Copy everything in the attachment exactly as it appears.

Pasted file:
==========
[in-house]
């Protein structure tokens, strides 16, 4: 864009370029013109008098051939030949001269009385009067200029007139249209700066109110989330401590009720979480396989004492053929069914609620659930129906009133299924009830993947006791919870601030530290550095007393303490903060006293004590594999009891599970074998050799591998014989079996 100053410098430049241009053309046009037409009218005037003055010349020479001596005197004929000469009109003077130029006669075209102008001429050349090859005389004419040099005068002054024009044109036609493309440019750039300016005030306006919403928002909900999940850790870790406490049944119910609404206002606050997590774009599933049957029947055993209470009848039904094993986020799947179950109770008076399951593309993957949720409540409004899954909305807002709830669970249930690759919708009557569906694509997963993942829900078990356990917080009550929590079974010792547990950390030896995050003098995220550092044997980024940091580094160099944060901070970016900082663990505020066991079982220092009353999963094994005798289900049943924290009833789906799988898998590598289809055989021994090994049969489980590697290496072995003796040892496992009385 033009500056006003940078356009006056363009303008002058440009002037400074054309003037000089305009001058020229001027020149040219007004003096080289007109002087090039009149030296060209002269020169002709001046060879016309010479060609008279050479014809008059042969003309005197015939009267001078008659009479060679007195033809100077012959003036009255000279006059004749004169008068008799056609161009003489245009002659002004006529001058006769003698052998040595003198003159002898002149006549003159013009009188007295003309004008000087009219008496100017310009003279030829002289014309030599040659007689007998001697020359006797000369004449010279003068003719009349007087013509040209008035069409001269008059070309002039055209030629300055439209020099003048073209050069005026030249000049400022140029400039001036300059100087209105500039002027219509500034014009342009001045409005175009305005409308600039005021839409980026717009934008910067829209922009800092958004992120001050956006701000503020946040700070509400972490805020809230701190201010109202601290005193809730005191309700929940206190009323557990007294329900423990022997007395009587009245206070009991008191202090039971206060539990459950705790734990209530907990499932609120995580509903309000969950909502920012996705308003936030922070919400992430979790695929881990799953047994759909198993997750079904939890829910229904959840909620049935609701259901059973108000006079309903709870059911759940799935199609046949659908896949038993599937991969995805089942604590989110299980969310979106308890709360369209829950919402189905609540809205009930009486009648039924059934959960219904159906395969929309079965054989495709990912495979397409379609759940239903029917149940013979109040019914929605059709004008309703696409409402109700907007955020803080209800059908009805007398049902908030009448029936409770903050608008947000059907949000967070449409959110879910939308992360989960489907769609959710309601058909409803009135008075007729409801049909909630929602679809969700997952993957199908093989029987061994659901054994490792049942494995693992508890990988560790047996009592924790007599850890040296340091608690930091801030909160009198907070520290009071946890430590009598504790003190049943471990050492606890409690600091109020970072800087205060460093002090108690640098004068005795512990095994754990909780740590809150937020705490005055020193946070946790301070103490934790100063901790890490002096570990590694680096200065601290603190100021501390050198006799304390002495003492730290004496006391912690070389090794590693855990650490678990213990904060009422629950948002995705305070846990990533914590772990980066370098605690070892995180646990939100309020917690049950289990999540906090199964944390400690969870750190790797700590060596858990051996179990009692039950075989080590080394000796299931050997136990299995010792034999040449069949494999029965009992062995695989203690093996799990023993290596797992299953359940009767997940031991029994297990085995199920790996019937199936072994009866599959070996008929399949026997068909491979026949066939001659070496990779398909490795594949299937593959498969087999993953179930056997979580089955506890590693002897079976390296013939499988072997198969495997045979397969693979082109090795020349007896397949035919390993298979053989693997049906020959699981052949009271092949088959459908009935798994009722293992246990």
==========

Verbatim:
[in-house]
């Protein structure tokens, strides 16, 4: 864009370029013109008098051939030949001269009385009067200029007139249209700066109110989330401590009720979480396989004492053929069914609620659930129906009133299924009830993947006791919870601030530290550095007393303490903060006293004590594999009891599970074998050799591998014989079996 100053410098430049241009053309046009037409009218005037003055010349020479001596005197004929000469009109003077130029006669075209102008001429050349090859005389004419040099005068002054024009044109036609493309440019750039300016005030306006919403928002909900999940850790870790406490049944119910609404206002606050997590774009599933049957029947055993209470009848039904094993986020799947179950109770008076399951593309993957949720409540409004899954909305807002709830669970249930690759919708009557569906694509997963993942829900078990356990917080009550929590079974010792547990950390030896995050003098995220550092044997980024940091580094160099944060901070970016900082663990505020066991079982220092009353999963094994005798289900049943924290009833789906799988898998590598289809055989021994090994049969489980590697290496072995003796040892496992009385 033009500056006003940078356009006056363009303008002058440009002037400074054309003037000089305009001058020229001027020149040219007004003096080289007109002087090039009149030296060209002269020169002709001046060879016309010479060609008279050479014809008059042969003309005197015939009267001078008659009479060679007195033809100077012959003036009255000279006059004749004169008068008799056609161009003489245009002659002004006529001058006769003698052998040595003198003159002898002149006549003159013009009188007295003309004008000087009219008496100017310009003279030829002289014309030599040659007689007998001697020359006797000369004449010279003068003719009349007087013509040209008035069409001269008059070309002039055209030629300055439209020099003048073209050069005026030249000049400022140029400039001036300059100087209105500039002027219509500034014009342009001045409005175009305005409308600039005021839409980026717009934008910067829209922009800092958004992120001050956006701000503020946040700070509400972490805020809230701190201010109202601290005193809730005191309700929940206190009323557990007294329900423990022997007395009587009245206070009991008191202090039971206060539990459950705790734990209530907990499932609120995580509903309000969950909502920012996705308003936030922070919400992430979790695929881990799953047994759909198993997750079904939890829910229904959840909620049935609701259901059973108000006079309903709870059911759940799935199609046949659908896949038993599937991969995805089942604590989110299980969310979106308890709360369209829950919402189905609540809205009930009486009648039924059934959960219904159906395969929309079965054989495709990912495979397409379609759940239903029917149940013979109040019914929605059709004008309703696409409402109700907007955020803080209800059908009805007398049902908030009448029936409770903050608008947000059907949000967070449409959110879910939308992360989960489907769609959710309601058909409803009135008075007729409801049909909630929602679809969700997952993957199908093989029987061994659901054994490792049942494995693992508890990988560790047996009592924790007599850890040296340091608690930091801030909160009198907070520290009071946890430590009598504790003190049943471990050492606890409690600091109020970072800087205060460093002090108690640098004068005795512990095994754990909780740590809150937020705490005055020193946070946790301070103490934790100063901790890490002096570990590694680096200065601290603190100021501390050198006799304390002495003492730290004496006391912690070389090794590693855990650490678990213990904060009422629950948002995705305070846990990533914590772990980066370098605690070892995180646990939100309020917690049950289990999540906090199964944390400690969870750190790797700590060596858990051996179990009692039950075989080590080394000796299931050997136990299995010792034999040449069949494999029965009992062995695989203690093996799990023993290596797992299953359940009767997940031991029994297990085995199920790996019937199936072994009866599959070996008929399949026997068909491979026949066939001659070496990779398909490795594949299937593959498969087999993953179930056997979580089955506890590693002897079976390296013939499988072997198969495997045979397969693979082109090795020349007896397949035919390993298979053989693997049906020959699981052949009271092949088959459908009935798994009722293992246990």